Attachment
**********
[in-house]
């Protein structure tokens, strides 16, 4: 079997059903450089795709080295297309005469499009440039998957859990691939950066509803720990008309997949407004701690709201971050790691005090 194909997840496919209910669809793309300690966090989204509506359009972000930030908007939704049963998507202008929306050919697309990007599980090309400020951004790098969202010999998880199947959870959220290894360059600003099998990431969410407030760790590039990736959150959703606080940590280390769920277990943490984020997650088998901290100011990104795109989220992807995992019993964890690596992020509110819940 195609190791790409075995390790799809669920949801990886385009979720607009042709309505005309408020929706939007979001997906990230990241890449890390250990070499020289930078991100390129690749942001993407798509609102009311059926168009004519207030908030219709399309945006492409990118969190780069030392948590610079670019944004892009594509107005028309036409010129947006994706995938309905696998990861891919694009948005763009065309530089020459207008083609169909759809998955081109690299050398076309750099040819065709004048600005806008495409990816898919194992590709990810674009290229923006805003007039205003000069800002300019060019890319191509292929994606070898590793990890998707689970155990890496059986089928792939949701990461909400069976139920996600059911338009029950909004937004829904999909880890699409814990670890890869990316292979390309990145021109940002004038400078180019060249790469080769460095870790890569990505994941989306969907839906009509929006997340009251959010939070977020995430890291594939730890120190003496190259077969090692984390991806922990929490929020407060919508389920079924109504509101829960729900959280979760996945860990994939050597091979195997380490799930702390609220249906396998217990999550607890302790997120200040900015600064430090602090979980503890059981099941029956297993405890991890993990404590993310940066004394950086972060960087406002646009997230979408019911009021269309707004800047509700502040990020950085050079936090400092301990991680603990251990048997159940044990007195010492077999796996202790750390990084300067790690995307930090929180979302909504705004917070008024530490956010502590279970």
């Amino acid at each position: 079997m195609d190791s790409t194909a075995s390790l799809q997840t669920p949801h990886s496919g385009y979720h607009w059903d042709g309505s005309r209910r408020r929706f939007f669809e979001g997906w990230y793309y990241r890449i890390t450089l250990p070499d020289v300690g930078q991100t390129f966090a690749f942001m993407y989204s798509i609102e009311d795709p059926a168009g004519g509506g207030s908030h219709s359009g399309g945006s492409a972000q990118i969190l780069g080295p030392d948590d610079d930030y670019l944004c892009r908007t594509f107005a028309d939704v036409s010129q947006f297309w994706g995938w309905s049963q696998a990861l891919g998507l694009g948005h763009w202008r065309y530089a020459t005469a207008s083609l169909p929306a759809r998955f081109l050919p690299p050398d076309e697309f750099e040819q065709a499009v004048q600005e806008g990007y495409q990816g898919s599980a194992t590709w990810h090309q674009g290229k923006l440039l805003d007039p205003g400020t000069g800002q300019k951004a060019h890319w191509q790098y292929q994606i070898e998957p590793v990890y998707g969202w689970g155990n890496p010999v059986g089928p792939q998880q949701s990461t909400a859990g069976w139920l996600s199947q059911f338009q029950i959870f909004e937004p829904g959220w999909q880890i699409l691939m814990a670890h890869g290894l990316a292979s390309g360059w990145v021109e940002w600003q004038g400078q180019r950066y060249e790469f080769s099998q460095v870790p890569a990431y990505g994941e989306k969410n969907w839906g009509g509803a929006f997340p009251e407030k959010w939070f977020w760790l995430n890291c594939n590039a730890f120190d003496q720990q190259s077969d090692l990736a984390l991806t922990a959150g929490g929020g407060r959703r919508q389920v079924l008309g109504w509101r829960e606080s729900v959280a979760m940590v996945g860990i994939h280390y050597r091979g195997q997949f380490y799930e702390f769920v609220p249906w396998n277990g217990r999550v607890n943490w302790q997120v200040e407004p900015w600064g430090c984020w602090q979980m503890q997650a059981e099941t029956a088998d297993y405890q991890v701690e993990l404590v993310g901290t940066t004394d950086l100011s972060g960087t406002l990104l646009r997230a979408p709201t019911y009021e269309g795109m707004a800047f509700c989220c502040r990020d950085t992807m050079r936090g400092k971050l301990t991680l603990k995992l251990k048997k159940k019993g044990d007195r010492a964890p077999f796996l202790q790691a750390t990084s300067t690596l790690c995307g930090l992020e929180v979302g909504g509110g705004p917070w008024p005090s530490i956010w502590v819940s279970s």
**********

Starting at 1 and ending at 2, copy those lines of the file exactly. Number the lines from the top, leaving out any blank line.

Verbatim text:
[in-house]
């Protein structure tokens, strides 16, 4: 079997059903450089795709080295297309005469499009440039998957859990691939950066509803720990008309997949407004701690709201971050790691005090 194909997840496919209910669809793309300690966090989204509506359009972000930030908007939704049963998507202008929306050919697309990007599980090309400020951004790098969202010999998880199947959870959220290894360059600003099998990431969410407030760790590039990736959150959703606080940590280390769920277990943490984020997650088998901290100011990104795109989220992807995992019993964890690596992020509110819940 195609190791790409075995390790799809669920949801990886385009979720607009042709309505005309408020929706939007979001997906990230990241890449890390250990070499020289930078991100390129690749942001993407798509609102009311059926168009004519207030908030219709399309945006492409990118969190780069030392948590610079670019944004892009594509107005028309036409010129947006994706995938309905696998990861891919694009948005763009065309530089020459207008083609169909759809998955081109690299050398076309750099040819065709004048600005806008495409990816898919194992590709990810674009290229923006805003007039205003000069800002300019060019890319191509292929994606070898590793990890998707689970155990890496059986089928792939949701990461909400069976139920996600059911338009029950909004937004829904999909880890699409814990670890890869990316292979390309990145021109940002004038400078180019060249790469080769460095870790890569990505994941989306969907839906009509929006997340009251959010939070977020995430890291594939730890120190003496190259077969090692984390991806922990929490929020407060919508389920079924109504509101829960729900959280979760996945860990994939050597091979195997380490799930702390609220249906396998217990999550607890302790997120200040900015600064430090602090979980503890059981099941029956297993405890991890993990404590993310940066004394950086972060960087406002646009997230979408019911009021269309707004800047509700502040990020950085050079936090400092301990991680603990251990048997159940044990007195010492077999796996202790750390990084300067790690995307930090929180979302909504705004917070008024530490956010502590279970």